[ ]2
f = a + b X + c X 2 + d (X − Xf )+

where X is either forward moneyness or log-forward-moneyness and Xf is the


X value for an option struck at the forward, i.e., 1 for forward moneyness and
0 for log-forward-moneyness. For each of the 4 combinations of moneyness
and parameterization we compute the parameters a, b, c, d independently and
choose the case with the∑ smallest R2∑ error in the linear regression. Here the R2
error is dened as R2 = (σi − σ̂i )2 / (σi − σ̄i )2 where σi are model volatilities,
σ̂i are market volatilities and σ̄i are averages of market volatilities.

4. Implied volatility interpolation in strike dimension is calculated using above


parametric form, extrapolation in strike dimension is done by adjoining the fol-
lowing functional form in a C1 -continuous manner at the last available strike
x0 :
{ ( ( ))
a tanh b log xx+1
0 +1
+ c x in forward moneyness
σ(x) =
a tanh (b (x − x0 )) + c x in log forward moneyness

with c = Q(x0 ) and ±a + c are the asymptotic level of the wings. We set the
asymptotic level according to global behavior of market volatilities. The three
parameters a, b and c can then be determined from smooth connection to the
middle parabolic function. The bid/ask volatility spread in strike dimension is
interpolated linearly and extrapolated at.

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OVDV Commodity Volatility Surface

5. Implied volatility interpolation in time dimension is done via Hermite interpola-


tion of total variance. Hermite interpolation is also applied to bid/ask volatility
spread interpolation.

6. Implied volatility and bid/ask spread extrapolations in time dimension for short
maturities are done at in forward moneyness. This implies that short maturi-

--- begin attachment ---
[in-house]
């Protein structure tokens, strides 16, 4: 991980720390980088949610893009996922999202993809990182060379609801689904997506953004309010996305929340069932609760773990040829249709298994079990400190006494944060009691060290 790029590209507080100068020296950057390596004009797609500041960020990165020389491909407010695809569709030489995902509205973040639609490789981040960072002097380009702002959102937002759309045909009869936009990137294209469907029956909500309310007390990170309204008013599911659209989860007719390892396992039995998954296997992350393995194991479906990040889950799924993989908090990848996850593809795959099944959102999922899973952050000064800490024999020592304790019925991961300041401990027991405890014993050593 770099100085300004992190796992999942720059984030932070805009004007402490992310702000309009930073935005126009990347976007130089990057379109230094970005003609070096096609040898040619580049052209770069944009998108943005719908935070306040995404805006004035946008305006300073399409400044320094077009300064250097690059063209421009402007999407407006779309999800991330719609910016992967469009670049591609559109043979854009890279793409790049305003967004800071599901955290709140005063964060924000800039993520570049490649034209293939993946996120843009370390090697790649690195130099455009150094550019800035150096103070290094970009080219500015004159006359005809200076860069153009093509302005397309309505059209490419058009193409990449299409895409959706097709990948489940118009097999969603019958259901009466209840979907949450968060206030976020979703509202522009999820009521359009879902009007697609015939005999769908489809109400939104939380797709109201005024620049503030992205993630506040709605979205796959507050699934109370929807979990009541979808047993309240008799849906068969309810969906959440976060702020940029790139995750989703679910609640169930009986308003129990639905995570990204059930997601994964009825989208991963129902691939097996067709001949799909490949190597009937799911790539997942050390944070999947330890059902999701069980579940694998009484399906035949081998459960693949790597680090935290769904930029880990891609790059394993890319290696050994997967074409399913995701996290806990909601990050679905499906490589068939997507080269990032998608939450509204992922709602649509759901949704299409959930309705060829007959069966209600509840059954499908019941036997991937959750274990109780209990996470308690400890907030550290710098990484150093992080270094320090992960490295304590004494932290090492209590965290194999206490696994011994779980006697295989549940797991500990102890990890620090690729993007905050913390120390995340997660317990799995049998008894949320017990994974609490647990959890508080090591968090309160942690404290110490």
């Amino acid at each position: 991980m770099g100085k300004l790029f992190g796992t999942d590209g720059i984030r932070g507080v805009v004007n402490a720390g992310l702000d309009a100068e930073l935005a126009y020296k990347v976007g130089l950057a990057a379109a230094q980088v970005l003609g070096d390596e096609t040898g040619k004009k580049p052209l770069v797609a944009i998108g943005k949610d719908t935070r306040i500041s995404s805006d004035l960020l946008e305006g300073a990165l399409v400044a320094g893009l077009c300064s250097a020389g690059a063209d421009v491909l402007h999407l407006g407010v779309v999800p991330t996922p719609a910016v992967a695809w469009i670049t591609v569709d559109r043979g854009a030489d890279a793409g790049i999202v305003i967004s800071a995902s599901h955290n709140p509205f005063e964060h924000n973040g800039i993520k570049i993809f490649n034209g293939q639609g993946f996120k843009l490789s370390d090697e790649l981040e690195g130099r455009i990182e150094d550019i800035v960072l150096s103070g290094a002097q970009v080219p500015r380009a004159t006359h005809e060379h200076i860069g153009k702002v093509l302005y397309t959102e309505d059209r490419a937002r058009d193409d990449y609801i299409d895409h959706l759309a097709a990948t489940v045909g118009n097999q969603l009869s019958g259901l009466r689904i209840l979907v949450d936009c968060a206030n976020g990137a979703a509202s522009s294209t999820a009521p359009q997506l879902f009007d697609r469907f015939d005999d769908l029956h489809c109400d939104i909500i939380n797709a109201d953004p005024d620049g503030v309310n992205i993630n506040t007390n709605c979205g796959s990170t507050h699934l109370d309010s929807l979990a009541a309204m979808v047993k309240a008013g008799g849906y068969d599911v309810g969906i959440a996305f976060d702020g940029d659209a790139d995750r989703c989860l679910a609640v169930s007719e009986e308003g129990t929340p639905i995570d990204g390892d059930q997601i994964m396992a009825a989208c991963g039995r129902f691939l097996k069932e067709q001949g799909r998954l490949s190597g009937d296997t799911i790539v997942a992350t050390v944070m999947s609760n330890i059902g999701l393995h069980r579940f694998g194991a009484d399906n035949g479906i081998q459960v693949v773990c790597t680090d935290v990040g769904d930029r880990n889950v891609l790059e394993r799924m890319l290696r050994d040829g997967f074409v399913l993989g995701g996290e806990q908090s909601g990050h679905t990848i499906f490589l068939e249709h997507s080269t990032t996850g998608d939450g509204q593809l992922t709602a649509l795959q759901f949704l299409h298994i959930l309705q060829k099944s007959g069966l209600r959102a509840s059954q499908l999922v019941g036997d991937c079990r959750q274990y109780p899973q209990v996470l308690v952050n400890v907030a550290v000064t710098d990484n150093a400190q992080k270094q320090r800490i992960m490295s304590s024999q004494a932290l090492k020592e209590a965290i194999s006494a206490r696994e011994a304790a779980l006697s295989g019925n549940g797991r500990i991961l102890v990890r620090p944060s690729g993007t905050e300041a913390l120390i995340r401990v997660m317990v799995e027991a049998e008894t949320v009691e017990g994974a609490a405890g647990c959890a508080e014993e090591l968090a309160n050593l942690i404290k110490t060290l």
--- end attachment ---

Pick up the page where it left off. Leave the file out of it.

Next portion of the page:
ties will have an identical smile to the rst available maturity.

7. Implied volatility extrapolation for long maturities is done as described below:


Let T be the last maturity with valid bid/ask prices. Let Vt,atm be at-the-money
implied volatility at time t. Let Vt,k be implied volatility at time t and strike k.
( )√t/T
Then for each market maturity t > T , Vt,k = VT,k̃ , where k̃ = FT Fkt .
here we have(”stretched”
) √ the smile at the maturity T according to expression
ln (k/Ft ) = ln k̃/FT t/T .

8. Extrapolation of bid/ask spread of long maturities is done via at extrapolation.

Extend volatility surface from bid/ask skews to settlement skews

For commodity option chain, it often happens that there is no valid bid/ask prices
after a certain maturity. However, there may still be a lot of long maturities with
valid yesterday's settlement prices. Here is how we connect the settlement skews
to bid/ask skews in building the whole volatility surface. Suppose there are total n
maturities. The m-th one tm is the last maturity that has valid bid/ask prices. i.e.
for all maturities ti with m < i ≤ n, there are only settlement prices. We then nd
the at-the-money implied volatilities σba from bid/ask prices and σs from settlement
prices at maturity tm . If we can't nd both at tm , then we go back to tm−1 and so on
until we can nd both σba and σs at the same maturity. Then we dene the volatility
shift ∆σ = σba − σs .
We add this ∆σ to all market implied volatilities at time ti , m < i ≤ n and use
those new volatilities to calibrate the surface.